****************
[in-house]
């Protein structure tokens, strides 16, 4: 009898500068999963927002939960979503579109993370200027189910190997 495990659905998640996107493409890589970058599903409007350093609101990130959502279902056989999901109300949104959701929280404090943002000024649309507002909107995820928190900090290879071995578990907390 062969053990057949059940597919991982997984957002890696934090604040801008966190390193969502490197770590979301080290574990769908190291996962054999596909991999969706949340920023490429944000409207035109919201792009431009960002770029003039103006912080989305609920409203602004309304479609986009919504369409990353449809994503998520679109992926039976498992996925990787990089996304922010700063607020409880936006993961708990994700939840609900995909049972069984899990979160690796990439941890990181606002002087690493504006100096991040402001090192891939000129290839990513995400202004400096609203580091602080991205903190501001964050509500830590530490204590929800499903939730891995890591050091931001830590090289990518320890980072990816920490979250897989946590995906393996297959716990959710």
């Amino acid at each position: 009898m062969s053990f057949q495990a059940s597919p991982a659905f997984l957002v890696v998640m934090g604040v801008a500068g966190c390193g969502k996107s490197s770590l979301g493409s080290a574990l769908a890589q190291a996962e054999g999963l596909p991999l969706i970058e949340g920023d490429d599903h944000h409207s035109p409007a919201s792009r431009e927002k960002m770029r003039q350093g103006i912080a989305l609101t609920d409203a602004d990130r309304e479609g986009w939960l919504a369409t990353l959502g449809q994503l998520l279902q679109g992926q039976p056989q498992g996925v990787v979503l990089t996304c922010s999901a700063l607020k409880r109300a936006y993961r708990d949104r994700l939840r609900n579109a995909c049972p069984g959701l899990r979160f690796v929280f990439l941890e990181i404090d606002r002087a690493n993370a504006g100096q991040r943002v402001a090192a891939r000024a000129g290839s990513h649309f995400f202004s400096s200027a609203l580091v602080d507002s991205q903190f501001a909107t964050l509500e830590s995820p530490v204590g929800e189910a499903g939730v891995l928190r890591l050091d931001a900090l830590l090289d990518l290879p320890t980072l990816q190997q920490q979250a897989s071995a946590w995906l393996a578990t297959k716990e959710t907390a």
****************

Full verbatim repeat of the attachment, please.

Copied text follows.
[in-house]
């Protein structure tokens, strides 16, 4: 009898500068999963927002939960979503579109993370200027189910190997 495990659905998640996107493409890589970058599903409007350093609101990130959502279902056989999901109300949104959701929280404090943002000024649309507002909107995820928190900090290879071995578990907390 062969053990057949059940597919991982997984957002890696934090604040801008966190390193969502490197770590979301080290574990769908190291996962054999596909991999969706949340920023490429944000409207035109919201792009431009960002770029003039103006912080989305609920409203602004309304479609986009919504369409990353449809994503998520679109992926039976498992996925990787990089996304922010700063607020409880936006993961708990994700939840609900995909049972069984899990979160690796990439941890990181606002002087690493504006100096991040402001090192891939000129290839990513995400202004400096609203580091602080991205903190501001964050509500830590530490204590929800499903939730891995890591050091931001830590090289990518320890980072990816920490979250897989946590995906393996297959716990959710």
């Amino acid at each position: 009898m062969s053990f057949q495990a059940s597919p991982a659905f997984l957002v890696v998640m934090g604040v801008a500068g966190c390193g969502k996107s490197s770590l979301g493409s080290a574990l769908a890589q190291a996962e054999g999963l596909p991999l969706i970058e949340g920023d490429d599903h944000h409207s035109p409007a919201s792009r431009e927002k960002m770029r003039q350093g103006i912080a989305l609101t609920d409203a602004d990130r309304e479609g986009w939960l919504a369409t990353l959502g449809q994503l998520l279902q679109g992926q039976p056989q498992g996925v990787v979503l990089t996304c922010s999901a700063l607020k409880r109300a936006y993961r708990d949104r994700l939840r609900n579109a995909c049972p069984g959701l899990r979160f690796v929280f990439l941890e990181i404090d606002r002087a690493n993370a504006g100096q991040r943002v402001a090192a891939r000024a000129g290839s990513h649309f995400f202004s400096s200027a609203l580091v602080d507002s991205q903190f501001a909107t964050l509500e830590s995820p530490v204590g929800e189910a499903g939730v891995l928190r890591l050091d931001a900090l830590l090289d990518l290879p320890t980072l990816q190997q920490q979250a897989s071995a946590w995906l393996a578990t297959k716990e959710t907390a």